Last Updated on May 17, 2018, by eNotes Editorial. Word Count: 926
Dr. Leona A. Turner: Malcolm’s family doctor
Cassius Clay: famous Muslim heavyweight boxer
Sonny Liston: famous heavyweight boxer who fights Cassius Clay
Floyd Patterson: famous heavyweight boxer who fights Cassius Clay
Thanks to Malcolm’s tenacity and dedication to the Nation of Islam, more than 100 mosques opened throughout the United States by 1961. Although his commitment to the movement remains unswerving, he is convinced that “our Nation of Islam could be an even greater force in the American black man’s overall struggle—if we engaged in more action.”
Meanwhile, Malcolm has become aware of the fact that negative remarks were being made about him by people within the Nation of Islam. They were saying, for example, that Malcolm likes being a “coast-to-coast Mr. Big Shot.” Remembering Elijah Mohammad’s prediction about people’s envy and jealousy toward public figures, Malcolm is not angry or upset by these comments. Soon, he starts to notice that he is receiving less coverage in the Nation of Islam’s newspaper, Muhammad Speaks. Malcolm, again, refuses to allow this to bother him, because he considers resentful feelings to be a sign of weakness. Eventually, however, in 1963, Malcolm is so distressed by Muslims’ reactions to him that, attempting to escape the limelight, he begins to turn down journalists’ requests for interviews.
During this time, rumors have begun to circulate about Elijah Muhammad’s allegedly adulterous affairs. In 1963, America’s mass media reports these allegations, and Malcolm is horrified. The Nation of Islam’s strict moral code forbids such behavior. In fact, Malcolm’s own brother, Reginald, was expelled from the Nation several years earlier as a result of a similar type of moral misconduct.
On November 22, 1963, President John F. Kennedy is assassinated in Dallas, Texas. Malcolm believes the President’s assassination demonstrates that “the hate in white men had not stopped with the killing of defenseless people, but that hate, allowed to spread unchecked, finally had struck down this country’s Chief of State.” When asked his opinion about this tragedy, Malcolm replies that it is a case of “the chickens coming home to roost.” Taken out of context, this remark seems disrespectful and brash to people.
In an effort to disassociate Muslims from Malcolm’s statement, Elijah Muhammad silences him for 90 days. Malcolm is deeply troubled and at the same time—given the reaction of Muslims to him in recent years—suspicious of Muhammad’s denouncement. He visits his family doctor, and she advises him to get more rest. Malcolm and Betty, along with their three daughters, go on their first vacation since their marriage. In honor of Malcolm and Betty’s sixth anniversary, their friend, Cassius Clay, takes them to Miami. Malcolm attends the championship boxing match between the underdog Clay, a Muslim, and Sonny Liston, a Christian. Clay triumphs.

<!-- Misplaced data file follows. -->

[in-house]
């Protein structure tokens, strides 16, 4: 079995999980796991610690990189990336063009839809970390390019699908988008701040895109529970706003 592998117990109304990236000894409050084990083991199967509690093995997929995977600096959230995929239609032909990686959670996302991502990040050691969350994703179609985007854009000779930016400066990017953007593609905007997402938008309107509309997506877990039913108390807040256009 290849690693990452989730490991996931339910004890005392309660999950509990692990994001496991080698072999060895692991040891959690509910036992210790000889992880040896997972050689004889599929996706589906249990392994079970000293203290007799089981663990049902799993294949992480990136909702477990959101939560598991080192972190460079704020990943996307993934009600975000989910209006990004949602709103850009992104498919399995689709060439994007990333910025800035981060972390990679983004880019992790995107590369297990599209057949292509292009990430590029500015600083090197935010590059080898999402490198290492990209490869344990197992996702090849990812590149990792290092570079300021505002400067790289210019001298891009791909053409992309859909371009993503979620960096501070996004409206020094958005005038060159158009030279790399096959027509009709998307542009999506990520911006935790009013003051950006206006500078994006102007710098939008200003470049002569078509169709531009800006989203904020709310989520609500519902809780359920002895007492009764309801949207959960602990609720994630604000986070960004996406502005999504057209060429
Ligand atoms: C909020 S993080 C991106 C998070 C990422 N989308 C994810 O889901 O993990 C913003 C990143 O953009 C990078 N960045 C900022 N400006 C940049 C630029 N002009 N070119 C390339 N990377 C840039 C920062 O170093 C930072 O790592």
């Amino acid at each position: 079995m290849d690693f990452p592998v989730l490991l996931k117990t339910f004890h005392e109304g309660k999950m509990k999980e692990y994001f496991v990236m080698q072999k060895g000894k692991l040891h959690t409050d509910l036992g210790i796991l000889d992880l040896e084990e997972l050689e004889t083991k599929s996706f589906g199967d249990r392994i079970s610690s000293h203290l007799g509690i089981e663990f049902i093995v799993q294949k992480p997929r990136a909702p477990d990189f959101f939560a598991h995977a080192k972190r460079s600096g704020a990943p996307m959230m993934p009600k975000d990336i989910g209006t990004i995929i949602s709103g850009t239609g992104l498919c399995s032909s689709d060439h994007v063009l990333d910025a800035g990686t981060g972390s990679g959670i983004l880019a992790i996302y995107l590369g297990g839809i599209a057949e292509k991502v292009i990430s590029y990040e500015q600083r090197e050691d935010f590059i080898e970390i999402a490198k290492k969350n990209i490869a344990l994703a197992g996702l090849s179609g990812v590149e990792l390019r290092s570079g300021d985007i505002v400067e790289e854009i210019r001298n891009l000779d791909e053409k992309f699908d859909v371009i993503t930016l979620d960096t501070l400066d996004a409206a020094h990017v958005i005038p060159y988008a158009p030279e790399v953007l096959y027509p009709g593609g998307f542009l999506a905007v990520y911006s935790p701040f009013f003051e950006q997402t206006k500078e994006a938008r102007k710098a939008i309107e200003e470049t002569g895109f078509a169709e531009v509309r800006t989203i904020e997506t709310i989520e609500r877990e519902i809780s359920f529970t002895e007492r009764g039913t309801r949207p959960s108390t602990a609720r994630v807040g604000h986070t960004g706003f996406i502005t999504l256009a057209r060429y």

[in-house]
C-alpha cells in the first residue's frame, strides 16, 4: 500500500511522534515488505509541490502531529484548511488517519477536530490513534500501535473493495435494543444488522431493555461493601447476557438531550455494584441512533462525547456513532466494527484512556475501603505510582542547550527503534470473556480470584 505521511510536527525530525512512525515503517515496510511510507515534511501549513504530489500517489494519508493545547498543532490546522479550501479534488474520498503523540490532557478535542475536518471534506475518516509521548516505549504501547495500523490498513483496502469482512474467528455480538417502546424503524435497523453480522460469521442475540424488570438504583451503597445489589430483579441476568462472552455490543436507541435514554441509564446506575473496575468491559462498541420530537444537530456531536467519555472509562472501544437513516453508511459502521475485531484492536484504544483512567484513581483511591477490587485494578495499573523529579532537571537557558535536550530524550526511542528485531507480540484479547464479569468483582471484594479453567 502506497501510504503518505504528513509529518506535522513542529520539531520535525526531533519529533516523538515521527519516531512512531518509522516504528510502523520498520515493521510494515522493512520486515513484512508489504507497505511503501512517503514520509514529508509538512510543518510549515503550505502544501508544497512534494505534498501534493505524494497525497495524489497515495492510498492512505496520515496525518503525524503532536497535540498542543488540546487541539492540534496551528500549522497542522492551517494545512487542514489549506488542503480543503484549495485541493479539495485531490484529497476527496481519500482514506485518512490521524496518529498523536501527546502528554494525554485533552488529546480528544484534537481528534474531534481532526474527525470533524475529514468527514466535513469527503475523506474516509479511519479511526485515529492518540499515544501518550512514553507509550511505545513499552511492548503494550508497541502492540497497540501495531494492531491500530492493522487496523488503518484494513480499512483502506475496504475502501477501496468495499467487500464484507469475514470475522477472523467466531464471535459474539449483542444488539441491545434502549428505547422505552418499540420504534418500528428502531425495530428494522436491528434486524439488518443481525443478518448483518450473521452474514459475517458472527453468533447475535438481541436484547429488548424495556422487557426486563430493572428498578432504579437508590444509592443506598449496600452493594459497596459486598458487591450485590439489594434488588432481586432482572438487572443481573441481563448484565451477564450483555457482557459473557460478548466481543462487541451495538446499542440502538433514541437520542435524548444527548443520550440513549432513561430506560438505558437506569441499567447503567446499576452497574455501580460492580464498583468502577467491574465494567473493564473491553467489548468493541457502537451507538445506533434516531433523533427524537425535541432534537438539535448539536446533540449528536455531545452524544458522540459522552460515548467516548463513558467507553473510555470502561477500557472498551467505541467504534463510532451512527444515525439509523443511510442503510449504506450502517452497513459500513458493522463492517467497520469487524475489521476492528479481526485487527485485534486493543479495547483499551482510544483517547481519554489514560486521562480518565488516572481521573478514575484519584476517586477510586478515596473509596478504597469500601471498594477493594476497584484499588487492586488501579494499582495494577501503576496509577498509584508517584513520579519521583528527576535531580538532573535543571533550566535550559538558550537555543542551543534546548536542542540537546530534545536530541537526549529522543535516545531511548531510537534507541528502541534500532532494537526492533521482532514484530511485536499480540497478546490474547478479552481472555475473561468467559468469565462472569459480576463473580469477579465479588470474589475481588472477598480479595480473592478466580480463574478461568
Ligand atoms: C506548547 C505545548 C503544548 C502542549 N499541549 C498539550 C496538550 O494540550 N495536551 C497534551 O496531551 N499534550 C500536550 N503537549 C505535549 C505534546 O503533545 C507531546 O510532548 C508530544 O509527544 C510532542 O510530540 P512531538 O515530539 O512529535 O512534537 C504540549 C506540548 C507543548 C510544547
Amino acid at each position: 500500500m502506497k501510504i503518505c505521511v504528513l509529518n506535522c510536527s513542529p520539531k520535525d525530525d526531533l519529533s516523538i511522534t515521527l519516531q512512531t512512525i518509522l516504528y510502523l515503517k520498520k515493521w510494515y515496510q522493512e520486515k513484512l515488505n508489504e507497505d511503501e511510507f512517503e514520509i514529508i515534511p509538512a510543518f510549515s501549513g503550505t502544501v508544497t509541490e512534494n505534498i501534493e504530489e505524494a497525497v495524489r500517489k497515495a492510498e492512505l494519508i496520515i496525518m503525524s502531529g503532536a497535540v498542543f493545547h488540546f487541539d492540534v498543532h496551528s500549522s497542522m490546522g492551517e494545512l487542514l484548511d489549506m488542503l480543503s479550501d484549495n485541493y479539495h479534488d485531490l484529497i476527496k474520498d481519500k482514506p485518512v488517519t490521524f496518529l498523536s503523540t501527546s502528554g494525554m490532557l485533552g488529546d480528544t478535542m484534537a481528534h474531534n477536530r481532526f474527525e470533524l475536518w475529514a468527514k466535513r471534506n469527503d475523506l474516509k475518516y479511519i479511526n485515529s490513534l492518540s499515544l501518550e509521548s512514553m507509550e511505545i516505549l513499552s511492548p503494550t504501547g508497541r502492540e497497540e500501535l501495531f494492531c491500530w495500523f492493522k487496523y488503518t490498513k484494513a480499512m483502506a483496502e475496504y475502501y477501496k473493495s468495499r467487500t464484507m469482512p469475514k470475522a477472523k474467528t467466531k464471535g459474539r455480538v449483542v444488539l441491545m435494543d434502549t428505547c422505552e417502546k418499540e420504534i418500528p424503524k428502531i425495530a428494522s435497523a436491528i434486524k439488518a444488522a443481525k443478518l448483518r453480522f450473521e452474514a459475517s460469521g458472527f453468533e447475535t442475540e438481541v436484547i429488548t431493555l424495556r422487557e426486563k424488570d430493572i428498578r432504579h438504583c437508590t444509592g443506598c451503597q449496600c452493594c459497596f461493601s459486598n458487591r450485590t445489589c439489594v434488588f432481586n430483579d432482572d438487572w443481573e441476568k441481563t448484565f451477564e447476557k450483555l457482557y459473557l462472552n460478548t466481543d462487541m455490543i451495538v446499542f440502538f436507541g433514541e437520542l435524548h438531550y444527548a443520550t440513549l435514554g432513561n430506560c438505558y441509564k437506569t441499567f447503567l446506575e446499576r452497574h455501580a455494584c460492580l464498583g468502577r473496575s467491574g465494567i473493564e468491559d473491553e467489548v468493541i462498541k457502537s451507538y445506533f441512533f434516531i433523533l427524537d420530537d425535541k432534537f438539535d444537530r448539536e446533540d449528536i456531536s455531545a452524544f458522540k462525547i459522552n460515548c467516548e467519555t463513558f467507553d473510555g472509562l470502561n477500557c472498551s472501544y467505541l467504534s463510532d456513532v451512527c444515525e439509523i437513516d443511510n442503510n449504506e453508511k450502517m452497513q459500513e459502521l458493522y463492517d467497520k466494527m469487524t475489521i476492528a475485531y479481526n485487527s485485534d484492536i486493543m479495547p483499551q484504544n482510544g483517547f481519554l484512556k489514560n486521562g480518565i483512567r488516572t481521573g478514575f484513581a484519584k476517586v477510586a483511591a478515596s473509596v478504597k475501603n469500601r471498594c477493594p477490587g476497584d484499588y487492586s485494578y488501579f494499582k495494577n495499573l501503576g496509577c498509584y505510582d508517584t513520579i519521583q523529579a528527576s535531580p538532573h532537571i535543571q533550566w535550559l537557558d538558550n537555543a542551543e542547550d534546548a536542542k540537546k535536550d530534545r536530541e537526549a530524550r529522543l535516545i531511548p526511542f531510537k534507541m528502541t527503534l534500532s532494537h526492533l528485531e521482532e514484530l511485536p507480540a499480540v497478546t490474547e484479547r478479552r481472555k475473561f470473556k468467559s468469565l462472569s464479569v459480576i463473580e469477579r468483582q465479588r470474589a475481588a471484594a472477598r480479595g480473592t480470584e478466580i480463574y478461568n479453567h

Back in New York, Malcolm announces plans to create an organization which would “help to challenge the American black man to gain his human rights, and to cure his mental, spiritual, economic, and political sicknesses ... It would embrace all faiths of black men, and it would carry into practice what the Nation of Islam had only preached.” People are enthusiastic about Malcolm’s new mosque, called Muslim Mosque, Inc.
To prepare himself for this enormous commitment, Malcolm decides to make a pilgrimage to the holy city of Mecca, in Saudi Arabia, which is the birth-place of Muhammad, who was an Arab prophet and the founder of Islam in the seventh century.
The conflict detailed in this chapter is between Malcolm and Elijah Muhammad’s Nation of Islam. Although Malcolm has alluded to this conflict in previous chapters, Muhammad’s total repudiation of Malcolm takes the reader by surprise.
As the title indicates, the chapter describes how Malcolm is kicked “out” of the Nation of Islam. The reader empathizes with Malcolm, and recognizes that these events are a part of the process of his evolution. The reader learns that Malcolm has become somewhat disillusioned with the Nation of Islam movement because of its “all talk, no action,” or “non-engagement” policy in response to the black man’s struggle for equal rights. Then, there is the Muslim followers’ growing negativity toward him, his exclusion from coverage in the Nation’s newspaper, and, finally, Malcolm’s torment when he learns about Elijah Muhammad’s betrayal of the Muslims’ strict moral code.
The ultimate blow to Malcolm comes when he is “silenced” by Elijah Muhammad because of his comments regarding the assassination of President John Kennedy.
Malcolm’s language in this chapter lacks the descriptive similes and metaphors used in previous chapters. His language is quite factual and journalistic, particularly toward the end of the chapter, when he has recognized Muhammad’s betrayal and is clearly focusing on ways to remedy the situation.
The chapter concludes on a positive note, as Malcolm announces the formation of a new organization and his intentions to make a pilgrimage to Mecca. His organization will be substantially different from the Nation of Islam’s “talk only” policy. Malcolm asserts that the strength of “a ten-million black vote bloc could be the deciding balance of power in American politics.... The polls are one place where every black man could fight the black man’s cause with dignity, and with the power and the tools that the white man understands, and respects, and fears, and cooperates with.” Malcolm sums up, “It will be the working base for an action program designed to eliminate the political oppression, the economic exploitation, and the social degradation suffered daily by twenty-two million Afro-Americans.”
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